The retail sales index is an important economic indicator that measures the current consumer spending in an economy. A central component of the gross domestic product (GDP), as a measure of the economic performance of an economy, is consumer consumption.
This indicator is closely watched by many players from the business and financial world as it provides an assessment of a country’s economic development.
Retail sales definition
Retail sales include aggregate demand for finished goods (goods that have completed the manufacturing process but have not yet been sold to the end consumer) by measuring purchases of goods over a specified period (e.g., a month or a year). Typically, retail sales are measured based on a data sample that includes the reported retail sales of food service and retail outlets.
The United States Census, officially known as the Bureau of the Census, a division of the United States Department of Commerce, has regularly conducted surveys, surveys, statistical analysis, and publications on US retail sales since 1951.
The federal agency collects retail sales data through Monthly Retail Trade Survey (MRTS) and Annual Retail Trade Survey (ARTS) surveys of retailers. The mandatory survey is based on reports from approximately 13,000 retailers with salaried employees, with a new sample drawn approximately every five years.
Composition of retail sales
Retail sales (also known as retail trade) include all trading companies that sell goods to the end consumer (consumer). The trading companies receive the goods, for example, from wholesalers or directly from the manufacturer. The following figure shows a simplified supply chain for a product.
Simplified model of a typical supply chain
Retailers are, for example, supermarkets, discounters, specialist shops, or department stores. United States Census publishes different retail sales that take into account different industries, such as:
- Vehicle sales
- Clothing sales
- Grocery sales
- Sales of electronics and appliances
Retail sales are often examined in the total amount and without vehicle sales. This is because auto sales can skew total retail sales. After all, they are relatively high and subject to seasonal fluctuations.
The United States Census publishes data that includes retail sales in total and only for online trade (electronic commerce, or e-commerce for short). In online trading, goods are sold when the buyer places his order over the Internet. Stockholders of Amazon, a leader in e-commerce, can use this e-commerce retail sales data to get a sense of the overall importance of online retailers in retail.
Use of retail sales data
Numerous companies, individuals, institutions, and governments use retail sales data for different purposes. The following points list some essential uses:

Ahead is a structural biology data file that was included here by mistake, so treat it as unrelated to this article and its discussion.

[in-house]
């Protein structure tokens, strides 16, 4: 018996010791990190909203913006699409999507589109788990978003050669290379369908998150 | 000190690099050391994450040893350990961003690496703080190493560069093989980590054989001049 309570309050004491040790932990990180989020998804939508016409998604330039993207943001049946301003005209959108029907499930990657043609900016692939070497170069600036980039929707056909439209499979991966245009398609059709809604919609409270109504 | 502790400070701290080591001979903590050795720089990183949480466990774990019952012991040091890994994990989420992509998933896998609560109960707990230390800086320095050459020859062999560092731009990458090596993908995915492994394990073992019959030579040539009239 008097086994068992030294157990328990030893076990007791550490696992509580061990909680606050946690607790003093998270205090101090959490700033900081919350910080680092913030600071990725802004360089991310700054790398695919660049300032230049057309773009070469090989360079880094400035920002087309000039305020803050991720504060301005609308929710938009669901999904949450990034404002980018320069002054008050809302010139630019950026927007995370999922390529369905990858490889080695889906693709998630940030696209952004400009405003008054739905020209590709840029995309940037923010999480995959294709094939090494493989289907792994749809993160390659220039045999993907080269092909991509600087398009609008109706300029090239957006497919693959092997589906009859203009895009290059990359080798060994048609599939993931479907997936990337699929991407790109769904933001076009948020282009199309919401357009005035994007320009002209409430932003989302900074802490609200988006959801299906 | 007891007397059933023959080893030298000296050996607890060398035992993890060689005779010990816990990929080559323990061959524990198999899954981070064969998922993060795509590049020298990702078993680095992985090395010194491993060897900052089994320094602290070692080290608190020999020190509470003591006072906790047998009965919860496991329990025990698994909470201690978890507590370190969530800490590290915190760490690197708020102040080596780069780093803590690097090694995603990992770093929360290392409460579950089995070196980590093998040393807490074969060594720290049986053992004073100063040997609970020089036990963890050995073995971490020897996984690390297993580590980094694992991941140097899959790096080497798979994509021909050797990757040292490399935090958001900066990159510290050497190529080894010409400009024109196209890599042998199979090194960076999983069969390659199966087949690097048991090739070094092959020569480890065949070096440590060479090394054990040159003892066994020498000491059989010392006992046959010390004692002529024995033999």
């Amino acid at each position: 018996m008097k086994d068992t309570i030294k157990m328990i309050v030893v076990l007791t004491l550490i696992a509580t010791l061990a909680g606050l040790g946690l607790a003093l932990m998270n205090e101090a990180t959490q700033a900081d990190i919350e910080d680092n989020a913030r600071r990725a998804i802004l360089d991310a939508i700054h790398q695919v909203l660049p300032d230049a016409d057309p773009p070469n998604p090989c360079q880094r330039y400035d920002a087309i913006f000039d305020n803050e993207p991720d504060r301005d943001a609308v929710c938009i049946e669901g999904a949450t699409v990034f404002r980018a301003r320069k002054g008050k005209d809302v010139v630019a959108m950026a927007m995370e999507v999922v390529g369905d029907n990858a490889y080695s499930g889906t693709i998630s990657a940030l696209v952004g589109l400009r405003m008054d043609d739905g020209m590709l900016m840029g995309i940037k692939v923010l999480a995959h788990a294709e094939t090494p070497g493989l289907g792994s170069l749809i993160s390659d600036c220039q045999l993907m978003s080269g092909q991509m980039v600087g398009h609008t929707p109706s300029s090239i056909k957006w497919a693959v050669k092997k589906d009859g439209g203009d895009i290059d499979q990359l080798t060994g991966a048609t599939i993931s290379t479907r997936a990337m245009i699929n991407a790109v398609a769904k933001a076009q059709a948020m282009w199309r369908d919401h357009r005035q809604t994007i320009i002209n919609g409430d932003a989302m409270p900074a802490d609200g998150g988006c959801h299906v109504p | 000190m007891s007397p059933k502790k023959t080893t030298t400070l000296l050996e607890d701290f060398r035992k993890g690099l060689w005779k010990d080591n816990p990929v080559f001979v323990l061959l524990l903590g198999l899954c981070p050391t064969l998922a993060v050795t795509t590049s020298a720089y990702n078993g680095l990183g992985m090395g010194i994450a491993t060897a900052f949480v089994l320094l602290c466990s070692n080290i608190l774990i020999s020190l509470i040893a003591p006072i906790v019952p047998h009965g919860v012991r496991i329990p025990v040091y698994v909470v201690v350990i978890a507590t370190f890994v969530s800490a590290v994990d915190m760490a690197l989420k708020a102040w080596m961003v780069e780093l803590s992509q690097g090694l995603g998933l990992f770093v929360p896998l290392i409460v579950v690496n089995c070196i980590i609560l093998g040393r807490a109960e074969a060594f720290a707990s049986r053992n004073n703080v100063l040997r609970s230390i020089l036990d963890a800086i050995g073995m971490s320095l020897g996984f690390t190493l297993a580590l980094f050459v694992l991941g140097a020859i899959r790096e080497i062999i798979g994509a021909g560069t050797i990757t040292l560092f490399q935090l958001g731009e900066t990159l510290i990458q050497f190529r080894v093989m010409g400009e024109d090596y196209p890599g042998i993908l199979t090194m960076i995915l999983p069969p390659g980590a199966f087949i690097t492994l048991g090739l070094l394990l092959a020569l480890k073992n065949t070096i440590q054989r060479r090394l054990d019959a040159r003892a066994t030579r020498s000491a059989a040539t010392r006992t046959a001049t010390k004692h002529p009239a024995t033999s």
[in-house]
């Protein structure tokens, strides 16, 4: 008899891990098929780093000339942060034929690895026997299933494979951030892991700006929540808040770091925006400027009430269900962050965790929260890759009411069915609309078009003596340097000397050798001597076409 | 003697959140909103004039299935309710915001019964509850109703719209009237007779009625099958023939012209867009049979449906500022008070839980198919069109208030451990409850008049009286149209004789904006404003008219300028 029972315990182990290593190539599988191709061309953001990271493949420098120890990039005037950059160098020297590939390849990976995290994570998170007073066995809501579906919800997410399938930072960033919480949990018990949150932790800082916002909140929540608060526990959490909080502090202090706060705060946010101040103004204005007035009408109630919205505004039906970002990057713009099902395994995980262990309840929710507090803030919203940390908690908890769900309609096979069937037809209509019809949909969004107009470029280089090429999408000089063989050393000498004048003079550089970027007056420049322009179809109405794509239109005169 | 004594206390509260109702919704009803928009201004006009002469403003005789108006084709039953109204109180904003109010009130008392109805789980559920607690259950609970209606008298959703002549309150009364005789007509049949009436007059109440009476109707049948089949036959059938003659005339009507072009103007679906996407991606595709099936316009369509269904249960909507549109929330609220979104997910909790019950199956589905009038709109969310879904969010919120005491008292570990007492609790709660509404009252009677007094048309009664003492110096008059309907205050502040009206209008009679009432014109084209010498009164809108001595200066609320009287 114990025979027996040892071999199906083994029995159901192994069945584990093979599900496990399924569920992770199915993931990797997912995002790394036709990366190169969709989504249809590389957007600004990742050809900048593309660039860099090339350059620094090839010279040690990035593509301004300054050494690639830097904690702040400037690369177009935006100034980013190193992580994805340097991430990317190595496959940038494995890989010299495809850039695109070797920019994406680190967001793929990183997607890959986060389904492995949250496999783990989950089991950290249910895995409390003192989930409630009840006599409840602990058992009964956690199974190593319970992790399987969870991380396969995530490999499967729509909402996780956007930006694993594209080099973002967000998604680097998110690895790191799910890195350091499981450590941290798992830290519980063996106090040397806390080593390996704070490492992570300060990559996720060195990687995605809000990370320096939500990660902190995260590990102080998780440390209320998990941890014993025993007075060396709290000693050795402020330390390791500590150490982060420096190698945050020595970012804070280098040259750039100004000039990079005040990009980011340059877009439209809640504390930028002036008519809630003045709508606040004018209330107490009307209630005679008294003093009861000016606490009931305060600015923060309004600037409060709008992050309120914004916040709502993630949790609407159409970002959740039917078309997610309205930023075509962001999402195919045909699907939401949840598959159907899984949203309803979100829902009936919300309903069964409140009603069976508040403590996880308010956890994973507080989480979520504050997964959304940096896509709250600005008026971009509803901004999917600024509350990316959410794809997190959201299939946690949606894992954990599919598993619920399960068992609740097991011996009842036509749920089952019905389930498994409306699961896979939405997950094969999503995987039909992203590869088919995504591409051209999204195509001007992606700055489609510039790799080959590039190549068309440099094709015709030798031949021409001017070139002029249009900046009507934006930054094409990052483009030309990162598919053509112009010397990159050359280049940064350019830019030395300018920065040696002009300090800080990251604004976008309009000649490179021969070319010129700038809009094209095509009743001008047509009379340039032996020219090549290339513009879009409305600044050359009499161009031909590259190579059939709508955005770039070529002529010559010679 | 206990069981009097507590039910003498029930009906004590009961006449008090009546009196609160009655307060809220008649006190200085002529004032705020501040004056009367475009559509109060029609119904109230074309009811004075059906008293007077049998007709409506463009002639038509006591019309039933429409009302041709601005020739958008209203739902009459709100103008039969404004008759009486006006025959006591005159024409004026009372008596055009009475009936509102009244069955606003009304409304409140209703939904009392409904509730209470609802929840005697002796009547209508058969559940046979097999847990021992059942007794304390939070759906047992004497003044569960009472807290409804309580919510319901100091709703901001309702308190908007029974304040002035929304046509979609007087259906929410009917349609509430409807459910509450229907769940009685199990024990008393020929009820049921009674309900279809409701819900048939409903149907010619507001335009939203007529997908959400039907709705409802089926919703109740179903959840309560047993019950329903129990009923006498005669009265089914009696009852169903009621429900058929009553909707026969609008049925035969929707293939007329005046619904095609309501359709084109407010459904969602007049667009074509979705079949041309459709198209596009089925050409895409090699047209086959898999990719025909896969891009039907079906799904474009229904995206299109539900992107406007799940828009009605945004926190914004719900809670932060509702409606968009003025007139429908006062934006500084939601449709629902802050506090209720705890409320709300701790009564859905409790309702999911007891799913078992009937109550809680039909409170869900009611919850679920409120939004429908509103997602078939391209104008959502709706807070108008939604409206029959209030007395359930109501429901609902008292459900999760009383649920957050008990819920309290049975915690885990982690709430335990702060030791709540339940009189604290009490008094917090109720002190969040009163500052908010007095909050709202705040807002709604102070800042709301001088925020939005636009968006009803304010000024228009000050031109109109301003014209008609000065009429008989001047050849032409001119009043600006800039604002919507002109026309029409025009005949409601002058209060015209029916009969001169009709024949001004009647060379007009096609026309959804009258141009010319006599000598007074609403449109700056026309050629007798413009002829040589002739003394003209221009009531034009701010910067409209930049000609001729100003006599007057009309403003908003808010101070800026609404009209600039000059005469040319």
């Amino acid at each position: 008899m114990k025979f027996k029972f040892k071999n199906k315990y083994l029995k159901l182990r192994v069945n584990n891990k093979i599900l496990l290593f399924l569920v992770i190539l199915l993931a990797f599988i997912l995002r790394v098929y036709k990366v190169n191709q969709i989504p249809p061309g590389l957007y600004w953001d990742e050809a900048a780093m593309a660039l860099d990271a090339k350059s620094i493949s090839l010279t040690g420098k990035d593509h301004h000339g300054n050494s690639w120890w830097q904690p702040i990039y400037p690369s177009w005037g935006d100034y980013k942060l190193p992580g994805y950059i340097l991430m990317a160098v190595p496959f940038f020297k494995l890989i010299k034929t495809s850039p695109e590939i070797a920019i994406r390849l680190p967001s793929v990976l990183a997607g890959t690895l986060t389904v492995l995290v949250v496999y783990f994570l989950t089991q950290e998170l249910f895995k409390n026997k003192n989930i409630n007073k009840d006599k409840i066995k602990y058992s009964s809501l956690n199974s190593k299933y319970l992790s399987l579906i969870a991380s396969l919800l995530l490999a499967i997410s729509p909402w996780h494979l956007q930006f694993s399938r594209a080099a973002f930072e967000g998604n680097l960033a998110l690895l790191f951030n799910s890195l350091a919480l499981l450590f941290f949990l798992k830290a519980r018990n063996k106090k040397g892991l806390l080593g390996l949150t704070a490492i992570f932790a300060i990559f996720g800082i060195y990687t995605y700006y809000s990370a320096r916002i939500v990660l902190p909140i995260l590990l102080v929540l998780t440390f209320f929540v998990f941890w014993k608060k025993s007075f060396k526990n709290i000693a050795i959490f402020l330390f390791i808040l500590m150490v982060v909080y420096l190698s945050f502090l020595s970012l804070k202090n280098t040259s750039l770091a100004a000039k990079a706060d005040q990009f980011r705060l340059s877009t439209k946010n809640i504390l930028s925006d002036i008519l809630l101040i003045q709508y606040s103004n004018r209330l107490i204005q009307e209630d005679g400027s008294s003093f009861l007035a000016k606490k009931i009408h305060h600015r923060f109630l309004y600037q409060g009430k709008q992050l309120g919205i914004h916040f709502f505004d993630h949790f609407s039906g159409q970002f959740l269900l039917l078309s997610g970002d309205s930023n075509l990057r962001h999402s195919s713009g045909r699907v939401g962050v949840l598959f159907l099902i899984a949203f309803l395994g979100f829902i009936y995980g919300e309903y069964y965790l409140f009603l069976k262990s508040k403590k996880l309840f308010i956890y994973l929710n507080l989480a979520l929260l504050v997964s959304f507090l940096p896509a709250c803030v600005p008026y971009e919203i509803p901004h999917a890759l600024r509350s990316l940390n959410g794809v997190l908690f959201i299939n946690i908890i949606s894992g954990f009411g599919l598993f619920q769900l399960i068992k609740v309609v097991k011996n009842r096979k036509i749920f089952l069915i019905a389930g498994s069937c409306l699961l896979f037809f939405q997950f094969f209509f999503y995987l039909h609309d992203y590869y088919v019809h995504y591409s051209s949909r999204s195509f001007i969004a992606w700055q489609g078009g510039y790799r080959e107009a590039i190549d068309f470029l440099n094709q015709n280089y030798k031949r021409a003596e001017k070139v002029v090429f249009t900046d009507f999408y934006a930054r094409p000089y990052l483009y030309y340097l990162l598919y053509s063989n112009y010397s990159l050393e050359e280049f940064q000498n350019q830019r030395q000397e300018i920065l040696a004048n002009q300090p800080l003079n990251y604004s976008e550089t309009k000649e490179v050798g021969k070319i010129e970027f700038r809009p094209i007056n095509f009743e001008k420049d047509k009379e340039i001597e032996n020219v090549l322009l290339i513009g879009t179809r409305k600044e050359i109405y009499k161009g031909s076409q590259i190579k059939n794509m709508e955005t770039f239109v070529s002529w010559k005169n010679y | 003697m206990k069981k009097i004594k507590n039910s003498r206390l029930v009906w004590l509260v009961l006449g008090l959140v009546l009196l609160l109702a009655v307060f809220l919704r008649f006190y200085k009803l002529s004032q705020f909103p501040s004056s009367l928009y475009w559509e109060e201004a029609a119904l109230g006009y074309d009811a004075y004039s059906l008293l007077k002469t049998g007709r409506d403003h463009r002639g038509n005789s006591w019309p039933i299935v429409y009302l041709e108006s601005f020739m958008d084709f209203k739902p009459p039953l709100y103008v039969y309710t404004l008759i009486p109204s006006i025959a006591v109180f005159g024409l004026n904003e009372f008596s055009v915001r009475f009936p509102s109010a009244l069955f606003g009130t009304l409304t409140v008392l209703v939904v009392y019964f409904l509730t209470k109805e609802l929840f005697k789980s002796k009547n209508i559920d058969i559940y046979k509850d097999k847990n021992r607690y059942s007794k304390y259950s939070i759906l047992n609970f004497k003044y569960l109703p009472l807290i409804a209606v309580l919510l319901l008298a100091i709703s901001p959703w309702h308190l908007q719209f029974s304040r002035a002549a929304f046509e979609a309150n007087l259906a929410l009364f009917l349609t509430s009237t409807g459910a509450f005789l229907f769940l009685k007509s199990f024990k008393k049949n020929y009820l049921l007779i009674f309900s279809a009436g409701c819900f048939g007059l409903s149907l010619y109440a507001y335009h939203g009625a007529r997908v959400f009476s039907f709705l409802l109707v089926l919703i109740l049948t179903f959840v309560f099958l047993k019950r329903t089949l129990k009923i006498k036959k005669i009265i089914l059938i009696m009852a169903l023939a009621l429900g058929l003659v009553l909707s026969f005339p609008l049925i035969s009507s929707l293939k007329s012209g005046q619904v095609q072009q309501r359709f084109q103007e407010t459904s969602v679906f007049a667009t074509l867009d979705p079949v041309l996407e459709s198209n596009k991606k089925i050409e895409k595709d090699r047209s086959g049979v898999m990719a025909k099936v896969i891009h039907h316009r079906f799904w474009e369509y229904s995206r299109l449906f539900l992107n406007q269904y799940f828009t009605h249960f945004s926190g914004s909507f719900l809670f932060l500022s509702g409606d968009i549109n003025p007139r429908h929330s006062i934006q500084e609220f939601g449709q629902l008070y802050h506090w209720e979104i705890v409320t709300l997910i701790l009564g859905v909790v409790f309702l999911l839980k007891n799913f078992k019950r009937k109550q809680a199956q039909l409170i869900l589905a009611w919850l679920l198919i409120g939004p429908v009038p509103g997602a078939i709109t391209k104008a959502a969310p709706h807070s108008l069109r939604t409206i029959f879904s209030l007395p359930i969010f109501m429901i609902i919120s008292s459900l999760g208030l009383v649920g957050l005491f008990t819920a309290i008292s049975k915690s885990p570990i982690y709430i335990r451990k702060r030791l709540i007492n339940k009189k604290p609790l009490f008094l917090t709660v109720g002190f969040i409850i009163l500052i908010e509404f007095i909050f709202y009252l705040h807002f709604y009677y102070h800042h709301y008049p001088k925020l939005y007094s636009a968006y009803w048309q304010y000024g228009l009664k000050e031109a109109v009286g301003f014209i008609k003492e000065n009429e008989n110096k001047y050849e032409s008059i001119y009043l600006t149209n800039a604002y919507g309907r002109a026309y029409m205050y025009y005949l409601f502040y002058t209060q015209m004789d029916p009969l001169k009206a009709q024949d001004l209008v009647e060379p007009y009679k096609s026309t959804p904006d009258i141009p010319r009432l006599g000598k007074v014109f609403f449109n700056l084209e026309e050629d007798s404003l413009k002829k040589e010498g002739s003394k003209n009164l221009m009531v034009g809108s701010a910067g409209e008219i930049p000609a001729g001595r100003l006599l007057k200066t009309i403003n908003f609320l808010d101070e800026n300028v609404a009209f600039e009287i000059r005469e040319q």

- Calculation of the gross domestic product
- Estimation of current economic trends
- Calculation of consumer price and producer price indices (average price development of raw materials and industrial goods)
- Monitoring of lending to private customers
- Estimation of business activity indices
Importance of watching retail sales
Retail sales are a good indicator for assessing a country’s economic development. They signal trends in (various) consumer spending. In the US, in particular, consumer spending is central to economic performance as it accounts for nearly 70% of the US GDP.
Rising retail sales mean higher returns for retail businesses and retail business shareholders. They can also signal an economic upswing.
Both demand and prices are central components of retail sales. For example, the price of a product line increases significantly and demand decreases at the same time, so that retail sales are little changed compared to the previous month.
Importance for the investor
Financial and investment firms use retail sales statistics to measure recent economic trends. One advantage of retail sales as an economic indicator is the timeliness of surveys and reports every month (as opposed to the quarterly measurement of GDP, for example).
Some financial market players also use Retails Sales as a macroeconomic leading indicator:
- Declining retail sales tend to contribute to investor restraint.
- On the other hand, increasing retail sales can positively influence investment decisions.
- A comparative analysis of retail sales across retail sectors (e.g., vehicle sales vs. clothing sales) can provide investors with initial guidance for weighting their portfolio.
Some financial market players closely monitor the release of retail sales data, particularly those in the US, and may base their investment decisions accordingly, so the release dates are associated with more volatile securities (e.g., stocks and options) prices.
Retail Sales is a general (macroeconomic) economic indicator that measures retail sales. They reflect the demand for consumer goods and help assess an economy’s economic performance (often measured in terms of GDP). Some financial market players use retail sales to value securities (e.g., stocks and corporate bonds).